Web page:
h. The academic theology strikes a false note. It places the Holy Scripture on the first place among the sources it bases its theological presumptions. It can be easily remarked that the majority of the savant theology works from the modern period, base their arguments on quotes from the Scripture and from the patristic theology  and less or none on the evidence and facts of everyday life or the life in the church, may it be in its manifestation in the community or in private.

Nor the Holy Liturgy and the Sacraments, nor other sanctifying works of the Church, nor the life and experiences or feelings of spiritual people are sources for the academic theology. The exclusion of the hymnodist treasure of the Church, just like the literature from Philokalia, the Patera, the lives of the saints and spiritual literature in general, from the works of advanced academic theology literature is an argument hard to contest in support of the above. If we consider the place of spiritual literature in the life of monks and ordinary believers, – and these especially in recent years – we have to point out once again the dissonant position of the academic theology towards them.

We must recognize an inappropriate reflex for the Orthodox space, where life and work as such have priority over recorded or written comments on life itself, as authorized and authentic as they are. Certainly there is a precedence, not absolute but complementary of the Holy Scriptures, but not on the written word level but on the spirit.

i. The Orthodox  space does not operate with the absolute precedence of Scripture, limited to that of Sacred Scripture (see the Protestant and evangelical space) or extended to the writings of the Fathers – the Holy Tradition (see also some academic work in space Orthodox Theology) or a precedence of the authority of the institutionalized church (see Roman Catholic tradition area), but operates, as we have seen, with  the precedence of God’s Spirit, manifested in Holy Scripture and in the  ecclesiastical authority to the extent that they are part of the living organism, and the unity of the Church as such. It is the spirit which gives life and life is manifested in all churches, as in the life of every member of the community or ecclesial body, to the understanding of which the Scripture and other monuments of the Church’s life function as fundamental guidelines.

j. I shall now invoke to support what was said above, a typical attitude of the orthodox space: in crisis situations, from what I consider a healthy reflex, it will not be resorted to the theologian authority, that may well have vast knowledge of the Holy Scripture, nor to the ecclesiastical authority, not matter how high in rank, but – and this makes theologians and ecclesiastical authority itself – to a spiritual man, a great father. He can be a simple monk or a high bishop, and they both may possess great knowledge, but it is not for this quality, but for the authority conferred by the direct experience of the divine things or their knowledge through spiritual vision, that they were chosen.

k. This perspective doesn’t exclude or marginalizes the Scripture, quite the opposite; it recovers its place and role in the Church’s life together with God. It is a perspective that avoids the exclusivism of the Bible, this theological monstrosity, like a known orthodox theologian used to call it.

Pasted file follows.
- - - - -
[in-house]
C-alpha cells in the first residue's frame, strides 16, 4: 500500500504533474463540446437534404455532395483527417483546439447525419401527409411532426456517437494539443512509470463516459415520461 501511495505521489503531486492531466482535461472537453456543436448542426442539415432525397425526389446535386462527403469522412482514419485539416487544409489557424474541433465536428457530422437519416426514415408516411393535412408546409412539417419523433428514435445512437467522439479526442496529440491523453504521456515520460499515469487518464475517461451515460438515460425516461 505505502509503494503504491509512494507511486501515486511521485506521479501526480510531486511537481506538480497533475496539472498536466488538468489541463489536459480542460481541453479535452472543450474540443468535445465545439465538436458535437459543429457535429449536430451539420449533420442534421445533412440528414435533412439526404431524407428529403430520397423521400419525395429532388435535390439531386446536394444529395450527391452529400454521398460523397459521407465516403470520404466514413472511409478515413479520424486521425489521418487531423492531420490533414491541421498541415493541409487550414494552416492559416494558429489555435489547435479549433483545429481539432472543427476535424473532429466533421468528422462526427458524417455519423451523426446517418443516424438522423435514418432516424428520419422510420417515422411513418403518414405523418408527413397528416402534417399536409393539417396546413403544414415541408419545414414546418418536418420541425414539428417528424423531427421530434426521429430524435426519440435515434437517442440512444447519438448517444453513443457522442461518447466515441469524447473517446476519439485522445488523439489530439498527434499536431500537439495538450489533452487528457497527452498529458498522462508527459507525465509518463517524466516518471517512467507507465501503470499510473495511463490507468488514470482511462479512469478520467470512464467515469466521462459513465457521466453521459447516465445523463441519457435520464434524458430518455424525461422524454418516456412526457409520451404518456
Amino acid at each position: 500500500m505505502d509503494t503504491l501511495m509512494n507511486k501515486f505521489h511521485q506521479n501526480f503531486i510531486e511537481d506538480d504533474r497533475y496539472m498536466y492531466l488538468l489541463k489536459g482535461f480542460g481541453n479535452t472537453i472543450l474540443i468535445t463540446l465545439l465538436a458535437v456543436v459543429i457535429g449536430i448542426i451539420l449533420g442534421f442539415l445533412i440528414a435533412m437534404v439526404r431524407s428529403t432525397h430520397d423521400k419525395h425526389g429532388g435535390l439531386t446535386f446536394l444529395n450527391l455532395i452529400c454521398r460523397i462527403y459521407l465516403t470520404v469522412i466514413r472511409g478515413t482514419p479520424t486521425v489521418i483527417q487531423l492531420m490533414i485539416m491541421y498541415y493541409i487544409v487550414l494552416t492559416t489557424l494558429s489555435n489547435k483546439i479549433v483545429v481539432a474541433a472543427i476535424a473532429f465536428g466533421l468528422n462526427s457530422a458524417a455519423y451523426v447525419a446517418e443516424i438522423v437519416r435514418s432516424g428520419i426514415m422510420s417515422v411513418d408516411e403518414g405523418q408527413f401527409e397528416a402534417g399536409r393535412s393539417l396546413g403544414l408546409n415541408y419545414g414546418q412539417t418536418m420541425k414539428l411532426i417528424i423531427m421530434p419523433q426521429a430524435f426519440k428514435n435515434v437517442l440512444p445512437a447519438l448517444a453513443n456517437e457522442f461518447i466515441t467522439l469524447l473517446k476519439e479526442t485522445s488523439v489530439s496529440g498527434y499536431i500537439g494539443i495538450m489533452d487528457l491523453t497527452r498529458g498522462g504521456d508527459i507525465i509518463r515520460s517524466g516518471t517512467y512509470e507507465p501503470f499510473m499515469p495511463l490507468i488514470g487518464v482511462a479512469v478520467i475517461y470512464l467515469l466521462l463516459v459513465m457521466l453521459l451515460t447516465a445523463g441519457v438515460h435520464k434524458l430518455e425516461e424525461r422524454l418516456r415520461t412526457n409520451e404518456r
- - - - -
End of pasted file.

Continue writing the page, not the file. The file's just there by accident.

l. We must not be afraid to admit a very obvious thing in the community and personal life of the orthodox: that the Bible and the reading of the Bible are not the center of their lives, the life itself, with God is the center – The Holy Liturgy and the other sanctifying works of the Church, the prayer etc. – and the Bible is a part of all that. In a very concrete way to live with God in a specific historical social context, the Bible, reading and explaining it, has its place, a  very important but not exclusive. If we may again use the example of the letter from a dear person, nobody will limit himself to this letter – even though he will keep it as a treasured thing and reread it many times – if he would have the possibility to meet and live next to this dear person who sent him the letter, being happy and hoping to spend time with this person and enjoy the beauty of her soul and to share all her personal gifts.

I will now quote from Saint John Chrysostom who expresses the absolute priority for a person, in spite all other exterior realities: „Deliverance from hell! The Kingdom’s delight! Above all this, much more important is to love Jesus Christ and to be loved by Him!” This reality, clear in the life of the eastern Church, brings us to an understanding of the Scripture, her place and role in the life and theology of the Church.

A positive evaluation of  the above – and not persistently remaining with the critical and negative evaluations, especially under the pressure of our fellow  believers from the west or because of some inferiority complex that some orthodox theologians have – brings us to the conclusion that the eastern Church, in her liturgical life, in the monastic and popular spirituality, referring to the Holy Scripture has its own hermeneutic, in line with their belief about the possibility of intelligible communication between God and man and her own theological epistemology.

 (Pr. Prof. Constantin Coman – Through the church’s window – a theological reading of the reality, Editura Bizantină, pag.36)

Translated by Irina Holospin